Last year in Salon, Broadsheet's Lynn Harris wrote about an organization called TEAR: Teens Experiencing Abusive Relationships. The group, founded and run by teenage girls, tries to educate both female and male teens about the signs of abuse -- and how to avoid or escape from it.
It's a great, much-needed organization, and today TEAR's getting some media attention: It's being featured on the "Montel Williams Show" (click here to find airtimes).
What's more, in February the National Domestic Violence Hotline and Liz Claiborne launched the National Teen Dating Abuse Helpline and an associated Web site, Love Is Respect. Based out of Texas, the help line (which is looking for volunteers, FYI) offers 24-hour telephone support to teens who are in abusive relationships or who are trying to help a friend. The site also offers live online chats from 4 p.m. to midnight CST, seven days a week.
As Lynn Harris pointed out in her piece last year, it took a surprisingly long time for Americans to wake up to the idea that teens really do experience abusive relationships. But people's awareness has steadily grown, thanks in part to organizations like the National Center for Victims of Crime, which has helped publicize statistics about it -- for example, the fact that some 20 percent of teenage girls and young women "have experienced some form of dating violence." (The Center for Victims of Crime also runs its own teen-focused Web site and hot line, the Dating Violence Resource Center.)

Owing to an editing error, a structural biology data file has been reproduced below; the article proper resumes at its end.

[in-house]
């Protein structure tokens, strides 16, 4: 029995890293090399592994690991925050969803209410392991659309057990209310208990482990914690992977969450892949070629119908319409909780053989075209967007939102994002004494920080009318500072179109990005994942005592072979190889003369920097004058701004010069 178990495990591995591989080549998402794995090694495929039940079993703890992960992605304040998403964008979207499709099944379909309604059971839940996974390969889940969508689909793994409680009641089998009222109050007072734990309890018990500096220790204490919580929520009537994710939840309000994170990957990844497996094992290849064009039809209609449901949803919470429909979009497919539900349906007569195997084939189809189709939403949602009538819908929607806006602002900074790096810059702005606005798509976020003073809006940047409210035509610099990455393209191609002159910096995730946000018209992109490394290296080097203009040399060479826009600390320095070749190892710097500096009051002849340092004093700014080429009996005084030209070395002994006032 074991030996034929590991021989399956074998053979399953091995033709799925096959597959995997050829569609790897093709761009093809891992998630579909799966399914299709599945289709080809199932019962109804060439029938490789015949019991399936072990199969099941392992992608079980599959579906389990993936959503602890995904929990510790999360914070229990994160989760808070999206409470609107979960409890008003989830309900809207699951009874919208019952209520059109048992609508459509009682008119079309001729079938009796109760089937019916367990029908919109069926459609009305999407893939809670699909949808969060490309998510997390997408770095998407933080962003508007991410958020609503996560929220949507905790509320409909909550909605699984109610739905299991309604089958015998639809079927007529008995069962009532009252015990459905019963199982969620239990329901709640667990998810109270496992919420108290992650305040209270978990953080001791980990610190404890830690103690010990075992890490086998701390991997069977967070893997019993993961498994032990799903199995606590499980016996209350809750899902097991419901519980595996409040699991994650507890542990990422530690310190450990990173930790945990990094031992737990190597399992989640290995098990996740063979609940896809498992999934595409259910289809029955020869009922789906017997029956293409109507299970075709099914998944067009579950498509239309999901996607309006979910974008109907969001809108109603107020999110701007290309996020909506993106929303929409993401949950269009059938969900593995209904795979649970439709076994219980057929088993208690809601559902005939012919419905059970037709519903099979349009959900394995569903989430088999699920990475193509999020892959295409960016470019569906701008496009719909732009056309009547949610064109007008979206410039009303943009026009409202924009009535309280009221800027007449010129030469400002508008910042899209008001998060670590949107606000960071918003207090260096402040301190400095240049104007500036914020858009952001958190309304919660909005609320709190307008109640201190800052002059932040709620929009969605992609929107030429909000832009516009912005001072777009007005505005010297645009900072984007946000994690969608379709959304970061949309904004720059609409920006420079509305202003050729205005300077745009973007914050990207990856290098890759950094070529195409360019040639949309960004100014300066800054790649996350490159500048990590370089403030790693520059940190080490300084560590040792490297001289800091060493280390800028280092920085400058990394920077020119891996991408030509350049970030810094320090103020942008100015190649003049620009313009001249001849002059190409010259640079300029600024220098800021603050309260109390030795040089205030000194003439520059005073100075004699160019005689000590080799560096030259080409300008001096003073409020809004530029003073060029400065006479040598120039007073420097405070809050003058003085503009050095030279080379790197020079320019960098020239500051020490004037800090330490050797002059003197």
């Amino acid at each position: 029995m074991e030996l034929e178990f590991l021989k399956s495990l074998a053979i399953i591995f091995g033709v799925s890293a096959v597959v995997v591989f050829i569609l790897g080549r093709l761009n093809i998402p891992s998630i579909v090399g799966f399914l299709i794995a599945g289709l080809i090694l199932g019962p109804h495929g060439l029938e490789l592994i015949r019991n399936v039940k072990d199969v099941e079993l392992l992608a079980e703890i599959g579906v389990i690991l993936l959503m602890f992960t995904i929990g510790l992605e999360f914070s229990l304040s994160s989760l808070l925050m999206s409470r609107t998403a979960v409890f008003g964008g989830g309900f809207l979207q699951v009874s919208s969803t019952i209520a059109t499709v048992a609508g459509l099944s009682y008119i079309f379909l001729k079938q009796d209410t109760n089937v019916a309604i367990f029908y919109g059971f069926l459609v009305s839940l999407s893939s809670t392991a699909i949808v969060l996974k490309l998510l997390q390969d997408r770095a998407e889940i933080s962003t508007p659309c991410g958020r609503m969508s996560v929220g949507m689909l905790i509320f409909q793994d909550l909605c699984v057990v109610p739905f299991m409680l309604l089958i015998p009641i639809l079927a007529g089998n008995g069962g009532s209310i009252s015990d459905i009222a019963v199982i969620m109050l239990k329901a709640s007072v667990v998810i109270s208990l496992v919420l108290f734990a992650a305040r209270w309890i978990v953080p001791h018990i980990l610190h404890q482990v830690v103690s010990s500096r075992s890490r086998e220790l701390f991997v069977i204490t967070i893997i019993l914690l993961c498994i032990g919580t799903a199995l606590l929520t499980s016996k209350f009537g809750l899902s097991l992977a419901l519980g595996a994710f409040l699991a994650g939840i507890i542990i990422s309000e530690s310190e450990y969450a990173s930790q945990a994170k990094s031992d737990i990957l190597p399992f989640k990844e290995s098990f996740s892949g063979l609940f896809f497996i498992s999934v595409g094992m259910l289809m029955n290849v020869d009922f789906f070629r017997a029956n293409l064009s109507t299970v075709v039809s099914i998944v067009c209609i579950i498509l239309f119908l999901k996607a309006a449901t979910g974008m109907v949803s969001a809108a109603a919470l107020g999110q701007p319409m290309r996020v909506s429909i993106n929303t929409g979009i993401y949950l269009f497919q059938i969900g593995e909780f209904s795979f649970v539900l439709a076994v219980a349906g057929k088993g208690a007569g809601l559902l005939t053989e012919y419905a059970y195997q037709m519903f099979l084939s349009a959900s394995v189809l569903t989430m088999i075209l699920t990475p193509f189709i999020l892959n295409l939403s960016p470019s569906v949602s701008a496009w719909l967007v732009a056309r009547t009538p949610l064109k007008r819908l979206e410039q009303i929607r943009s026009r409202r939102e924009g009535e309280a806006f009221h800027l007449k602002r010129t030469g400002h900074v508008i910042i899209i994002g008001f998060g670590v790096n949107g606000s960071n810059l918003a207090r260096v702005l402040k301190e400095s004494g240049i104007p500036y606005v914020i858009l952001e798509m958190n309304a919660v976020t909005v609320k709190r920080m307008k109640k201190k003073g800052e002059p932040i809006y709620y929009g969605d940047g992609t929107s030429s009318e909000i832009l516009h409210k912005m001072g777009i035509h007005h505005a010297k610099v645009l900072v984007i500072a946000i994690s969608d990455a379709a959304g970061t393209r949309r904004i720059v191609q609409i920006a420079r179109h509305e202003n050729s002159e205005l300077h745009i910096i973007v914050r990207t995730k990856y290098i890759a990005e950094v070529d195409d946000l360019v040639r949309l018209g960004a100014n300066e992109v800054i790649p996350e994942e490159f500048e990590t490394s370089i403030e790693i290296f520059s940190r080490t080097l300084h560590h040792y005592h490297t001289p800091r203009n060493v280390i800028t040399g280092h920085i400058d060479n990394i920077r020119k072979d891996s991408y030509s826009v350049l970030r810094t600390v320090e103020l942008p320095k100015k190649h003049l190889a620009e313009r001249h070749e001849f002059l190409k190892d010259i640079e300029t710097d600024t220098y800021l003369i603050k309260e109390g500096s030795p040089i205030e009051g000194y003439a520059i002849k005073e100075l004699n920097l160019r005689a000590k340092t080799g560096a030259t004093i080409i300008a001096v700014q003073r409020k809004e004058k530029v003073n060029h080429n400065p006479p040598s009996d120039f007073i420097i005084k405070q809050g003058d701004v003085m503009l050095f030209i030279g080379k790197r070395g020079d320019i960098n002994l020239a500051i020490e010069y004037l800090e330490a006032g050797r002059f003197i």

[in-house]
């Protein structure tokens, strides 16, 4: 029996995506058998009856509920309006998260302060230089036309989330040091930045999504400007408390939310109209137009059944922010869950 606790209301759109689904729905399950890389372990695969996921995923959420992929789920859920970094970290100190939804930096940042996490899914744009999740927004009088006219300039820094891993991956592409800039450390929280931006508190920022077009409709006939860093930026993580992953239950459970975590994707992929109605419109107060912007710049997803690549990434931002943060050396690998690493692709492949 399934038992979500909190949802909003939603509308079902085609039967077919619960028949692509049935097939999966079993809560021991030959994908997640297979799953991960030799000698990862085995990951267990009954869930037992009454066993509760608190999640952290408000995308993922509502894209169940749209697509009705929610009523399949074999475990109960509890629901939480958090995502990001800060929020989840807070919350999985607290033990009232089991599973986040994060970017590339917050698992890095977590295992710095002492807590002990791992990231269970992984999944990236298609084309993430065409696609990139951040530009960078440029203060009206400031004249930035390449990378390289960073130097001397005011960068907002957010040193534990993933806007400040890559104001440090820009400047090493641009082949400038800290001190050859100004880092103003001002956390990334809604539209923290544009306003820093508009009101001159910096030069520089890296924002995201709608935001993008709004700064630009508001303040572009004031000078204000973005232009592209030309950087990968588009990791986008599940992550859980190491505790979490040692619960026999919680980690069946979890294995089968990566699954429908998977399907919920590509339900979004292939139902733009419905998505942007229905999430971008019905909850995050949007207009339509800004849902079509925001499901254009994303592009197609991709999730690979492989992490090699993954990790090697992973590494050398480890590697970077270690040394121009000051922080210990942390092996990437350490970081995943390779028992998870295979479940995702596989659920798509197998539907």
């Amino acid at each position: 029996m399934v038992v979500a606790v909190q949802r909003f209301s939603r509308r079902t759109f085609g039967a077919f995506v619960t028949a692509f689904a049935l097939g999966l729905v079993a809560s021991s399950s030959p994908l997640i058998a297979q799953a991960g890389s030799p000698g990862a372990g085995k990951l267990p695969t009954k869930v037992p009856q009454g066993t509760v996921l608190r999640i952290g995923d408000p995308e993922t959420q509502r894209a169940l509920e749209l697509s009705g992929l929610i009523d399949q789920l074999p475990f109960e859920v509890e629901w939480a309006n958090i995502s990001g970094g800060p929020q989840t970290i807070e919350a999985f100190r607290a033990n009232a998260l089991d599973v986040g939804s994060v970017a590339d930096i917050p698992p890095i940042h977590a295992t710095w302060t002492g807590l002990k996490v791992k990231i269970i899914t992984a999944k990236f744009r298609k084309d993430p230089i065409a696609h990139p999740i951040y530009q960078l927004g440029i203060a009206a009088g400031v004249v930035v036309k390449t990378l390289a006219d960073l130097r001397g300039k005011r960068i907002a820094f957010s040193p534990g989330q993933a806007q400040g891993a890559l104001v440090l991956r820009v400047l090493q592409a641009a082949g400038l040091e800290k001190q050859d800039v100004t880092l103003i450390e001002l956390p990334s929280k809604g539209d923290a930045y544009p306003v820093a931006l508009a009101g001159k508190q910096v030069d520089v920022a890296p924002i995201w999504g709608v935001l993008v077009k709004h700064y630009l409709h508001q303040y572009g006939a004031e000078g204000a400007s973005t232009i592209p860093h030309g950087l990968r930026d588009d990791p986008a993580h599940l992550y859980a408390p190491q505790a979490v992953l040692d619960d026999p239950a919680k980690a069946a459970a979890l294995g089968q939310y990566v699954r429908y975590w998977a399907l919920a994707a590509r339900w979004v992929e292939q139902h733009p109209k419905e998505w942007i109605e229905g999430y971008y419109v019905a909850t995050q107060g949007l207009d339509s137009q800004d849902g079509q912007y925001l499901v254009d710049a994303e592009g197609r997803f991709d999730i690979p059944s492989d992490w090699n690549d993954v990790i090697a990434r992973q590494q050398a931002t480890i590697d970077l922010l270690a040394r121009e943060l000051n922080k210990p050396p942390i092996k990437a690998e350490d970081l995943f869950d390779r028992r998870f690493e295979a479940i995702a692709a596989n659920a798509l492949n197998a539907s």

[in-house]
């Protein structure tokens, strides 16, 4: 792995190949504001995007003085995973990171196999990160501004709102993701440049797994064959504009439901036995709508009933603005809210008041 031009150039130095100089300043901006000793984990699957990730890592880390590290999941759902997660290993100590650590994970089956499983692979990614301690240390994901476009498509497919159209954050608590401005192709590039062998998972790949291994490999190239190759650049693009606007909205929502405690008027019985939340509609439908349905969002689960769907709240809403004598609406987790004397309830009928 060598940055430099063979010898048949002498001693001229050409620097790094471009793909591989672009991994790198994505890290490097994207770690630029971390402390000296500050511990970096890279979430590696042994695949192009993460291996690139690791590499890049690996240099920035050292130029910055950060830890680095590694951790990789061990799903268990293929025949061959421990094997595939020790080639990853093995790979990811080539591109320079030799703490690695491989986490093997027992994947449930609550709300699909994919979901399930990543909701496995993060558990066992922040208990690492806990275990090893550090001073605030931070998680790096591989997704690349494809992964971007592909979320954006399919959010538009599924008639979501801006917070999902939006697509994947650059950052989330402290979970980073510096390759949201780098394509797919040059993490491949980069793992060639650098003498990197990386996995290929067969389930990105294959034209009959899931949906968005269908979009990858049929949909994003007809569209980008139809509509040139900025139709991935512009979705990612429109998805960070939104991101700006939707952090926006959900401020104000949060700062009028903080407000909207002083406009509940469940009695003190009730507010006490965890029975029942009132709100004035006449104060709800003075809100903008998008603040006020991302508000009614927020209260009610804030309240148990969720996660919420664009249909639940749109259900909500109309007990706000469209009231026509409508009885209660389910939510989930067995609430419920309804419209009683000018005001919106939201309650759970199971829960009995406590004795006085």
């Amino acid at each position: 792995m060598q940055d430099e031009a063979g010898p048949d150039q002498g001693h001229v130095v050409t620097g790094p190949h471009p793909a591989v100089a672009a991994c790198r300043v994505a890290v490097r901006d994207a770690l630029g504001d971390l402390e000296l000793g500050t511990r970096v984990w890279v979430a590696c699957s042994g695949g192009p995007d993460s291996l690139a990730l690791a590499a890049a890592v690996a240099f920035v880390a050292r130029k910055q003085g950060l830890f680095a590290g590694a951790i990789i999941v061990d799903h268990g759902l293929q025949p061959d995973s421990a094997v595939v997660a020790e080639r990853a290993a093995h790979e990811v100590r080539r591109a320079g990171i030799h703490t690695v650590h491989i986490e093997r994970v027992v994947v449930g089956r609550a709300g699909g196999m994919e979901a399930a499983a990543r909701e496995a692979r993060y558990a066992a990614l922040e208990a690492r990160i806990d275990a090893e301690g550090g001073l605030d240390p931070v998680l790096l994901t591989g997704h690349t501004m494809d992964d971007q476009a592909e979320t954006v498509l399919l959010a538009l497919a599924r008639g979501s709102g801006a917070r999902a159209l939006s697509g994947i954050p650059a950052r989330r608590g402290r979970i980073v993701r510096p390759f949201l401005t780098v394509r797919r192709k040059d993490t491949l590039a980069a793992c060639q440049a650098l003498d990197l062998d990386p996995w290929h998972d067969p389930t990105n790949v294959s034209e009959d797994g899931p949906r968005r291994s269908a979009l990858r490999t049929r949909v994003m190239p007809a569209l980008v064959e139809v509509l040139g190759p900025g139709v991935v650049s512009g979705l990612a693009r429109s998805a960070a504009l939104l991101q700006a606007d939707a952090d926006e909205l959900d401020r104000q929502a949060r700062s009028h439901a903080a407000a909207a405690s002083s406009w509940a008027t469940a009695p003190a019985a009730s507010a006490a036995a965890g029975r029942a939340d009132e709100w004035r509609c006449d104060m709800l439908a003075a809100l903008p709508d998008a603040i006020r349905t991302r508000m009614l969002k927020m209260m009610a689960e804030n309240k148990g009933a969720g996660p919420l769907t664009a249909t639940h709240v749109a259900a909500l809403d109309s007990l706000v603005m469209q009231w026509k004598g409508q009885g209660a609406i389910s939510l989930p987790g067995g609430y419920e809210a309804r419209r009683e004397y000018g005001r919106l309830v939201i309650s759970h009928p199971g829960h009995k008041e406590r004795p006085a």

We at Broadsheet congratulate the young women of TEAR for making it onto national television -- and send thanks to everyone out there working to prevent abusive relationships.